When facing the Mavs in the playoffs, the scouting report said “very talented but if you attack they’ll back down”. After the season ended, the Mavs picked up Chandler to solve that problem. The 7 footer held his ground and was a dominant inside presence for a championship defense that would no longer back down under his leadership. After sweeping the Lakers, knocking off OKC and defeating Miami in the Finals, Chandler emerged into the player he’s supposed to be. “After having a few tough years, some injury troubles and considering himself a bust, Tyson really emerged as one of the league’s best centers” according to local NBA expert, and resident of Lloyd Harbor, New York, Sam Kaplan.
In 2011 Chandler signed a 4-year deal with the New York Knicks, reportedly worth nearly $58 million. In his first season with the Knicks he posted 11.3 points and almost 10 rebounds per game and received the honor of the Defensive Player of the Year Award. This season he has been selected as a reserve for the 2013 All-Star Game. This is his first appearance. Not surprisingly, business mogul billionaire Marc Cuban has been quoted saying he felt he made a “mistake” letting Chandler go.
But even still, after his selection to the game his play started to slack. His inconsistency reared it’s ugly head. But Chandler responded this time. He is tried and true. His growth and maturity as a player has allowed him to be motivated by failure and criticism. This time, Chandler took the words of his head coach to heart.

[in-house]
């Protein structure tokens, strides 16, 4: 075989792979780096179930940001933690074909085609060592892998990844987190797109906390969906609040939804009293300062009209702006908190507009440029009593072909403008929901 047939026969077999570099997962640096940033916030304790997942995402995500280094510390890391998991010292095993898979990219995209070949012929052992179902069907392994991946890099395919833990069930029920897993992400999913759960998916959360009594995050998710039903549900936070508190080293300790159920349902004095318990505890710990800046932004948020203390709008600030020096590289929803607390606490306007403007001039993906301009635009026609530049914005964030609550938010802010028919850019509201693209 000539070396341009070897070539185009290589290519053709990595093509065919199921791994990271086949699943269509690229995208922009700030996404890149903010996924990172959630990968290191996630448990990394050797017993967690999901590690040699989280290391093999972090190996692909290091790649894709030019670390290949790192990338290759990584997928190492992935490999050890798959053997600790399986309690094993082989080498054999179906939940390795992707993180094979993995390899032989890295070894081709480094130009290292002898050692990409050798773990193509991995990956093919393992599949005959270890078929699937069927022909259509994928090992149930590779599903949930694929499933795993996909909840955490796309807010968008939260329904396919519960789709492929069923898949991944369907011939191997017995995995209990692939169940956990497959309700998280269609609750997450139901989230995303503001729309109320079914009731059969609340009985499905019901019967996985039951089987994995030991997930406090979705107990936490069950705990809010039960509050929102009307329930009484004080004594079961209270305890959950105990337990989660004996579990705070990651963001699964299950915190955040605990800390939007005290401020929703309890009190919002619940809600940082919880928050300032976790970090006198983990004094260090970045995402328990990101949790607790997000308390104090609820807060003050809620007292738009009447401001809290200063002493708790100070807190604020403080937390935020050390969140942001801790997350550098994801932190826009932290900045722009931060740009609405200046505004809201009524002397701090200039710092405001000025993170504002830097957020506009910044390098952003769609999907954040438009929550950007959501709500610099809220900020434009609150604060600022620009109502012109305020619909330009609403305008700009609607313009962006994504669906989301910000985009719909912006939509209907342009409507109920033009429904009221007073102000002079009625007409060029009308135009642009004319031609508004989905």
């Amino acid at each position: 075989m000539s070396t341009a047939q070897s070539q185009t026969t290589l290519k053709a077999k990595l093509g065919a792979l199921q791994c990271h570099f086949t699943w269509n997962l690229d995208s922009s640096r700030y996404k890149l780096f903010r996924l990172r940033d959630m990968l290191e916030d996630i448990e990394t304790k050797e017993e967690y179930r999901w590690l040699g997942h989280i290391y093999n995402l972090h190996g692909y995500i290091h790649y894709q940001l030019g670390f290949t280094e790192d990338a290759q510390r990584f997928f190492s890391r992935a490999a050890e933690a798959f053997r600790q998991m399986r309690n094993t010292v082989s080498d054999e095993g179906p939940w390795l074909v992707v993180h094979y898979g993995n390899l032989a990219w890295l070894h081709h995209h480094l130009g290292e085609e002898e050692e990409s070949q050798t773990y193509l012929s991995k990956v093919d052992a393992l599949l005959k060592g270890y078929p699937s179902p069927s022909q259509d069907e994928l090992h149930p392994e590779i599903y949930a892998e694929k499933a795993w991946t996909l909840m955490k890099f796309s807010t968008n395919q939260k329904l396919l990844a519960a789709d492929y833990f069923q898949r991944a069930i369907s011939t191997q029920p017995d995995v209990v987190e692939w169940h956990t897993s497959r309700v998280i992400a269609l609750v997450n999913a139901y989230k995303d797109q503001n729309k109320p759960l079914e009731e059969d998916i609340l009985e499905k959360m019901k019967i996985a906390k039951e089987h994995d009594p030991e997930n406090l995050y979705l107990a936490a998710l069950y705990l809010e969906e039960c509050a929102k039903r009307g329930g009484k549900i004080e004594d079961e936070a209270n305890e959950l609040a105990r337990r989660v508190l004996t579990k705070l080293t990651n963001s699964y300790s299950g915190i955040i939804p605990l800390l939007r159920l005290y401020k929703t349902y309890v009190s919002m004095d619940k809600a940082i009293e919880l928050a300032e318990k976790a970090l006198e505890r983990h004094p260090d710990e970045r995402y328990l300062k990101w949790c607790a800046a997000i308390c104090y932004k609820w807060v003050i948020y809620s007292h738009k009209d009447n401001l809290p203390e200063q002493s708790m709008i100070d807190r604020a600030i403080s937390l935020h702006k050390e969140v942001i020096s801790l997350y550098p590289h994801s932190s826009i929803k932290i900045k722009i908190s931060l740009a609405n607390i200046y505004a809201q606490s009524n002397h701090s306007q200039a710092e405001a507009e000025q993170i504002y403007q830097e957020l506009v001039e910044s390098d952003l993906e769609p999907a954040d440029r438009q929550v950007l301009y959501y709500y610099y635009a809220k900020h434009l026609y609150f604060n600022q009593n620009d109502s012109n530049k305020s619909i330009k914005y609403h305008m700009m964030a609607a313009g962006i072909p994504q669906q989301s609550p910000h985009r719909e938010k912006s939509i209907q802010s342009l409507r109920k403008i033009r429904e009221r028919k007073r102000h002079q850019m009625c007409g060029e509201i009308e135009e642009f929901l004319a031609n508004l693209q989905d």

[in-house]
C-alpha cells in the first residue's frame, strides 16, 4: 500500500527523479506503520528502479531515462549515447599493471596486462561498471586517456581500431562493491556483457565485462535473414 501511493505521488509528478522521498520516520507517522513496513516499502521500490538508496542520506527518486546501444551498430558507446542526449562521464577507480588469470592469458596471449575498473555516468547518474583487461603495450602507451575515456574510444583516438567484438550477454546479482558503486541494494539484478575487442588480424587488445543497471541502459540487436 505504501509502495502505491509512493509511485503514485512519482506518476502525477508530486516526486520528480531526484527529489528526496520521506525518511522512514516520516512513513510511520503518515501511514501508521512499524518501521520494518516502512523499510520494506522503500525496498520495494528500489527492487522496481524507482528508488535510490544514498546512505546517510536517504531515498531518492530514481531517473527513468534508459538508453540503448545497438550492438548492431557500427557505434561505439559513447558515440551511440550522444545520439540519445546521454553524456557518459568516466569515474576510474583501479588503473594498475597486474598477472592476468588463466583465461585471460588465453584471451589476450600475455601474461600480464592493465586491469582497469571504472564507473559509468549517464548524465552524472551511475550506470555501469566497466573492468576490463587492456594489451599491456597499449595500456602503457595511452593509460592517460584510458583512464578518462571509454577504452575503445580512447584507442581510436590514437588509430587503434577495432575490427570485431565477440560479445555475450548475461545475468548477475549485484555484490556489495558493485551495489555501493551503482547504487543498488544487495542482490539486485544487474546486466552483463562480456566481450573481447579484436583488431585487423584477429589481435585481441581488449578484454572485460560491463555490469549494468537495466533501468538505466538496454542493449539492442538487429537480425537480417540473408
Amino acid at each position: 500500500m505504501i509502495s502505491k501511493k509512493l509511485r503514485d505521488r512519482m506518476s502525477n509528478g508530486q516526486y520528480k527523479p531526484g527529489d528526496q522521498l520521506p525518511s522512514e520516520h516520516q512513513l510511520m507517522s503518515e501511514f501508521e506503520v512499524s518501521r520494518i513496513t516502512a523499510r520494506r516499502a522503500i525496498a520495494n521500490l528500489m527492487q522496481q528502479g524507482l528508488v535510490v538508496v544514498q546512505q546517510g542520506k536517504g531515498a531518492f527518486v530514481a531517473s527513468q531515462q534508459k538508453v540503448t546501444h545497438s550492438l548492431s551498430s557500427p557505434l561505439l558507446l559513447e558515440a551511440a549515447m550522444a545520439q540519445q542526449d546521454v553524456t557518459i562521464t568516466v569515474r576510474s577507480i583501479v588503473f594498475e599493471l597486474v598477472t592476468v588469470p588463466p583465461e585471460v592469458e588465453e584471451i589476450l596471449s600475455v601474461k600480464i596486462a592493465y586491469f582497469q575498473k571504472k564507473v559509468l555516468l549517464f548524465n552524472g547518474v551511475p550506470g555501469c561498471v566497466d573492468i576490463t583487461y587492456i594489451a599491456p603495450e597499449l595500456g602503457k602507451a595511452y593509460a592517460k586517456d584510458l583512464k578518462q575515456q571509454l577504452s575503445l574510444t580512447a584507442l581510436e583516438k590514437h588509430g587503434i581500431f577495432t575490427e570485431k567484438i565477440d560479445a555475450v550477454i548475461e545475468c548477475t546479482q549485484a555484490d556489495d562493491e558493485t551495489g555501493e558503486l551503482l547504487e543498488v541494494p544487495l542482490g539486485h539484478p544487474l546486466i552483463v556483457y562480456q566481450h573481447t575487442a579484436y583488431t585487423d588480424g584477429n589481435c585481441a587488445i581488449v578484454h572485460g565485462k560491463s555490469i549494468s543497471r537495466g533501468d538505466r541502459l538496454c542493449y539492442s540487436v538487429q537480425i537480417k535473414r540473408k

“When you’re voted as an All-Star, I mean that’s how you’ve got to play each time you step out on the floor. There’s no excuse.” Said Woodson. “I took his advice,” Chandler said.
“I’m going to chase every rebound regardless of whether I get it or not,” Chandler said after last Monday’s game. “I’m really going after the ball every single time. I’m not taking a possession off.”
Following his talk with Woodson, Chandler recorded 20 rebounds in three consecutive games. He is only the fourth Knick to accomplish this joining Walt Bellamy, Johnny Green and Willis Reed. In a recent interview with Newsday, the 70 year old Reed was quoted saying Tyson is “…a great team player, a great teammate”. Lately Chandler is enthusiastic and team-oriented. He’s a fantastic leader who brings championship experience to the table. With him performing at his full potential, Reed seems to think the Knicks have the pieces to be considered contenders and compete with Miami in the East.
Last week we saw Chandler slip, but this week we saw him bounce back. Which Tyson will we see next time, when a Tale of Two Tysons returns.